You should also be able to set a schedule for your next meeting or catch-up call — which leads us to the next part of the onboarding process:

Step 2: Building trust through weekly updates and 1:1s

Clear communication helps you build a great working relationship with your assistant, so schedule regular calls with them at least once a week.

These calls are a great way for you to catch up on your assistant's progress with their tasks. It also helps you uncover challenges or roadblocks. This is the perfect time for them to ask questions or bring up items that might need your input. Lastly, you can use these catch-up calls to assign new tasks to your assistant.

Here are a few tips on how to make the most out of these calls:

  • Be consistent. As much as possible, avoid rescheduling catch-up calls at the last minute. Remember, the goal is for both of you to make these calls a part of your weekly routine, so do your best to stick to the habit.

  • Ask for talking points in advance. Maximize your meetings by asking for — or providing — talking points at least a day ahead. Ask your assistant to keep a running document of all your meeting agenda so you can keep track of the tasks you’ve assigned.

  • Give clear instructions. When assigning new tasks, be clear about what's needed from them. Paint a clear picture of the ideal outcome.

  • Create milestones for your assistant. Some tasks might take longer to complete than others. To motivate your assistant and track their progress, set realistic milestones. This also helps you create long-term goals later along the way.

These meetings can help you and your assistant get into the swing of things. But what happens when they don’t meet expectations or are having trouble completing tasks? That’s where step 3 comes in:

Step 3: Improve your process by providing honest feedback

Lots of folks dread giving negative or constructive feedback, but did you know that 57% of employees actually prefer constructive feedback over praise?

Growth happens when you give honest feedback to your assistant. It allows you to correct behavior, improve their performance, and help them learn, so make it a part of your process.

If you're not sure how to go about this, here are a few tips to help you out:

  • Be objective. Come from a place of observation instead of going with assumptions. Start constructive critique with phrases like "I've observed..." or "I noticed that..." instead of directly pointing out mistakes.

  • Make it a conversation. Ask if they agree with your observations or if they can expound on why they're having challenges.

  • Be specific about your feedback. Be kind, but direct. Avoid making “shit sandwiches”. This happens when you “sandwich” bad feedback between positive ones. This leaves the assistant confused about what to do, and it doesn’t correct behavior.

  • Praise in public, criticize in private. 

Step 4: Integrating your assistant 

Once you and your assistant finally become comfortable working with each other, take things up a notch by fully integrating them into your daily life.

What does this mean?

Integration means giving your assistant access — not just to tools and logins — but also to meetings, email chains, and discussions. This way, they're always in the loop about your tasks and priorities.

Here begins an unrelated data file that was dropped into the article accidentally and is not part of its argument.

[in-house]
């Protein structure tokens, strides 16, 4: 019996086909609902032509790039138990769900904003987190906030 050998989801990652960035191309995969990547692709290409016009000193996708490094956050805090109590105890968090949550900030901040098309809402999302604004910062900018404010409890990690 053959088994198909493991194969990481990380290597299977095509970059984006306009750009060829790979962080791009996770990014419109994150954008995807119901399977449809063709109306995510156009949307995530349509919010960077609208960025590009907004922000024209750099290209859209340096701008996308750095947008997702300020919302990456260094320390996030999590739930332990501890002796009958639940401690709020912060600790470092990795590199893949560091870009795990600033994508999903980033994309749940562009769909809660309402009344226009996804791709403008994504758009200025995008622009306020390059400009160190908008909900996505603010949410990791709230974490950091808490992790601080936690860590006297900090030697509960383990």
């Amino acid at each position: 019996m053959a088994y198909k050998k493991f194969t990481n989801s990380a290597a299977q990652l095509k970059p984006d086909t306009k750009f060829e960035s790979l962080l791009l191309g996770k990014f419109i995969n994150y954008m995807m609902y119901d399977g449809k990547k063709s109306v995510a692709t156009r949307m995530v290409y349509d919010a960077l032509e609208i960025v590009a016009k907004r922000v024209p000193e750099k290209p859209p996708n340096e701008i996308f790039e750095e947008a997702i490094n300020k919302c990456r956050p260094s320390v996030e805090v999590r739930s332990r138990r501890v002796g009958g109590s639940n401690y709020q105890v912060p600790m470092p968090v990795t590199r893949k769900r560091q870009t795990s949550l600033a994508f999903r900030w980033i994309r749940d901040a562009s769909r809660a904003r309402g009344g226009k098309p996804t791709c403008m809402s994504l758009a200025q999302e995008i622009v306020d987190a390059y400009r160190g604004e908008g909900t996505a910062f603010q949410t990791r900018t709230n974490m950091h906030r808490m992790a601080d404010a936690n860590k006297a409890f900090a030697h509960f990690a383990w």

Fully integrating your assistant into your life involves:

  • introducing them to the rest of your team
  • letting collaborators, stakeholders, and clients know that they are your assistant
  • making them part of initial discussions
  • including them in meetings and email threads

This way, they become naturally aware of the projects on your plate. They can anticipate the tasks that you'd likely delegate to them. Also, you wouldn't need to hop on a separate meeting just to get them up to speed — through integration, they’d already know what's going on. 

On top of that, this step gives your assistant agency. It helps develop their initiative and improves their overall skills.

After you integrate your assistant, you’ll be more confident in delegating more complex tasks to them, like managing your inbox, for example.

Useful tools to improve your overall onboarding process

Here are some tools that you can use during your onboarding and integration process:

To create SOPs

  • Notion
  • Google Docs
  • Loom

To create and manage documents like meeting notes

  • Google Docs

To collect and store info

  • Airtable
  • Google Sheets

To securely share logins

  • 1Password
  • LastPass

For communication and meetings

  • iMessage
  • Slack
  • Zoom
  • Google Meet

For project management

  • Slack
  • Asana
  • Basecamp

Set yourself up for success with a clear VA onboarding process

Onboarding and training your assistant takes a lot of upfront work, but it's a worthy investment. Follow these steps to create an effective VA onboarding process and see how it makes delegation so much easier.

If you're still looking for an assistant, we can find amazing employees that cost 80% less than US equivalents. Let us know about the roles you're looking to fill here and start buying back your time.

FAQs about onboarding best practices

What's the purpose of orienting and onboarding your assistant?

Orientation and onboarding help you set the right expectations, grant access, and get your new assistant up to speed with tasks. It’s an efficient way to kick off your working relationship.

How long does onboarding take?

The actual onboarding call only takes an hour or so, but it might take your assistant a couple of weeks to get the hang of things. As we’ve mentioned before, it’s all part of the process, so be patient!

How do you onboard a virtual assistant?

Onboarding your assistant takes a couple of steps. Here’s a simple breakdown:

  • Prepare your SOPs, personal info docs, and logins beforehand
  • Hop on a kick-off call
  • Assign them their first tasks
  • Schedule weekly catch-up calls to get updates on their progress
  • Build trust through feedback
  • Integrate them into your daily routine

What to expect on your assistant's first day

Day one is always an exciting time for everyone involved. Prepare to answer questions, explain your processes and personal preferences, and be ready with a simple list of tasks for them to complete.